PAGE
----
It may not shock you that the United States does not have regulations on prescription drug prices. Some drugs are reasonably priced due to sufficient competition or available generics, but no such luck for those who need for life-sustaining insulin. The cost of insulin has tripled from 2002 to 2013, and the devastating rate hikes often come without warning.
A new law in California calls for greater transparency between drug companies and drug purchasers in hopes of discouraging continued prices increases, especially for insulin. But Eli Lilly, one of the three pharmaceutical companies that control almost all of the insulin in the US (the other two are Novo Nordisk and Sanofi), says that they won’t be complying with the new law.
According to the LA Times, other pharmaceutical companies are working within the new guidelines, but Eli Lilly says that they’re waiting for an industry lawsuit challenging the constitutionality of California’s new law to be resolved before taking action.
The Pharmaceutical Research and Manufacturers of America lobbying group (PhRMA) is currently suing California at the federal level, saying that the new law violates the commerce clause of the US Constitution by seeking to regulate drug prices beyond state borders. Further, PhRMA argues that requiring drug manufacturers to justify their price increases violates their First Amendment rights by requiring them to speak.
According to a 2010 Supreme Court Ruling, corporations such as Eli Lilly have the same First Amendment rights as individuals. Whether or not the law violates those rights will be up to the court’s interpretation of the text of the First Amendment.
But pharmaceutical companies aren’t the only ones frustrated with the new law. Critics on the other side of the spectrum say it doesn’t go far enough.
Under the new law, drug manufacturers have to inform insurers and certain state agencies about price increases that will amount to over 16 percent over two years, but only for medications with a wholesale cost of more than $40 for a course of therapy. The reason for the increase must be explained, and manufacturers have to tell healthcare buyers about new drugs that will cost over $10,000 a year or for one course of treatment.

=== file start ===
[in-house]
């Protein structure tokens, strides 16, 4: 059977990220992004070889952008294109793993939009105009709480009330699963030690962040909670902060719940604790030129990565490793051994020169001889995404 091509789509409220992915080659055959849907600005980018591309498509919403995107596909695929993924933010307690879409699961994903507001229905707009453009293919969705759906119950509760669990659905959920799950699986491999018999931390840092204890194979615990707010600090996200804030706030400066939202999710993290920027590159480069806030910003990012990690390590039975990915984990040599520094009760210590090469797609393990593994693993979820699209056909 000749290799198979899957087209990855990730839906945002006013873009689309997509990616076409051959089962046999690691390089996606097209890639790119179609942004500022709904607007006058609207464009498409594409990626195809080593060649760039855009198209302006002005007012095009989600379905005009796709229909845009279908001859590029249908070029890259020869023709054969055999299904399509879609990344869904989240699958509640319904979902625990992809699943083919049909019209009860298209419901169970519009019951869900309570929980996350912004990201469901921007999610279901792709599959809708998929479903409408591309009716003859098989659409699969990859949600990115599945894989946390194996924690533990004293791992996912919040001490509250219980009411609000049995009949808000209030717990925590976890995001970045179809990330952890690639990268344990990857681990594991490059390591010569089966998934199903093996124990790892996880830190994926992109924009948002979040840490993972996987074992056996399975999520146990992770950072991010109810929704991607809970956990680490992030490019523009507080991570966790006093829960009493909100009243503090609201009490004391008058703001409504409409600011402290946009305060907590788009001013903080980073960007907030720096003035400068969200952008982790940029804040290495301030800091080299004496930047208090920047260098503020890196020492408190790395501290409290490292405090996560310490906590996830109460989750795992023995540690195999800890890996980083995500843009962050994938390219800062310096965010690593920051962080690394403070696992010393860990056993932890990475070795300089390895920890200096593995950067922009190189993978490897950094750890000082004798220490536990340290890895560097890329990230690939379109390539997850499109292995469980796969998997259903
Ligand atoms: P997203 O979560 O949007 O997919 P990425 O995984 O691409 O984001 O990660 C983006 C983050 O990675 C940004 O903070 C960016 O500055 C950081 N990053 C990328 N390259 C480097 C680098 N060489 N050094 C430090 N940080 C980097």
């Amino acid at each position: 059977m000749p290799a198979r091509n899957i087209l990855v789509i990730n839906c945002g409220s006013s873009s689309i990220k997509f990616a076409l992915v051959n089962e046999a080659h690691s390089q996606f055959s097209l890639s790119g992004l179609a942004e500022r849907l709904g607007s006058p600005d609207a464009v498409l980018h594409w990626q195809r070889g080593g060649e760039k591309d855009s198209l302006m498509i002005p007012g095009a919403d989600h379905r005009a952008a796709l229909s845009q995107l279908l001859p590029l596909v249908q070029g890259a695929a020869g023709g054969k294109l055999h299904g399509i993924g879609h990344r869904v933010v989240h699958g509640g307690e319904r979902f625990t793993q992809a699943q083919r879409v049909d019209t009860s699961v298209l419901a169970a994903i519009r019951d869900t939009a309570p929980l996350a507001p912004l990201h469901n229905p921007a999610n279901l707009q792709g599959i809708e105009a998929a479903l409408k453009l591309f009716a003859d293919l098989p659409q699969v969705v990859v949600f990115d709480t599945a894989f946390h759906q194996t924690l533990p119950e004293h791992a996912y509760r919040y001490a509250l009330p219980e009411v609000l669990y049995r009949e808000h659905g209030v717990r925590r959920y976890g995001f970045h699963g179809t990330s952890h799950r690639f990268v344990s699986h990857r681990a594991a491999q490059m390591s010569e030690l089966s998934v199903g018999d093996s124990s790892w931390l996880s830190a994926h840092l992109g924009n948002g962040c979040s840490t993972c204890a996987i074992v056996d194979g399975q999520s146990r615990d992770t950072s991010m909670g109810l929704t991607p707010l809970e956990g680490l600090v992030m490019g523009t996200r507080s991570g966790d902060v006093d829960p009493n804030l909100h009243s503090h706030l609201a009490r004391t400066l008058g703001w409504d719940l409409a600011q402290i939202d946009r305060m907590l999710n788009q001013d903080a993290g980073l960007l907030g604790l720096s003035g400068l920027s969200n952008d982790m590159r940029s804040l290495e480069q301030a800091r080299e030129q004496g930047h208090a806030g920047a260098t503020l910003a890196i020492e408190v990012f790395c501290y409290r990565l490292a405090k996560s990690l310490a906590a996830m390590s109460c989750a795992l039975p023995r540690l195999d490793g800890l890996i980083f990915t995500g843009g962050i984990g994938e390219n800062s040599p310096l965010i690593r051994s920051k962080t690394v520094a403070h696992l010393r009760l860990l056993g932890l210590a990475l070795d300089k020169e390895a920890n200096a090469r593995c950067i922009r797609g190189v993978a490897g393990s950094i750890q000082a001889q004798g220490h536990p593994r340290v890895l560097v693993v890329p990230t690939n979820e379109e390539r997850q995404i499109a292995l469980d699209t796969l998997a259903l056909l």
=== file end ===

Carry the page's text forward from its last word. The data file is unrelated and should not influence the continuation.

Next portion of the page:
However, drug manufacturers are not penalized for high prices, and some experts are disappointed that there’s not more bite to the regulations.
Lawmakers hope that the regulations will encourage lower prices, or at least discourage higher ones, and supporters say the new requirements may have influenced some recent decisions to lower drug prices. But it is not clear at this point what, if any, long-term effect the law will have—except to prompt the suit against California by PhRMA.
California State Senator Ed Hernandez (D-West Covina), who wrote the new law, was not amused when Eli Lilly asked for California lawmakers to publicize their new helpline for people struggling to afford their insulin.
“I should promote to my constituents a company that’s breaking the law and raising prices?” Hernandez said in an interview with California Healthline. “Insulin has been around for decades and there hasn’t been any new innovation. Why not just lower the price so we can all afford it?”
Senator Hernandez wrote a letter to Eli Lilly’s chief executive, telling him that: “Your company’s egregious defiance of state law makes your promotion of a ‘Diabetes Solution Center’ even more disingenuous and offensive.”
Senator Hernandez did not receive a response to his letter—just as many who need insulin to live haven’t received a response to their questions about price increases for years.
According to CBS News, five US states and a federal prosecutor are investigating insulin manufacturers and pharmaceutical middlemen regarding their business relationships and rising drug prices.
Eli Lilly, Novo Nordisk, Sanofi and CVS Health are all under investigation regarding possible collaboration to increase their profits. Some individual attorneys are also bringing class-action suits against the companies. Attorney Steve Berman, known for winning a multibillion-dollar settle against big tobacco, said it’s time to break up the “insulin racket.”
There are those waiting in pharmacy lines across the country right now that think that time is long overdue.
Katie Taylor started writing in 5th grade and hasn't stopped since. Her favorite place to pen a phrase is in front of her fireplace with a cup of tea, but she's been known to write in parking lots on the backs of old receipts if necessary. She and her husband live cozily in the Pacific Northwest enjoying rainy days and Netflix.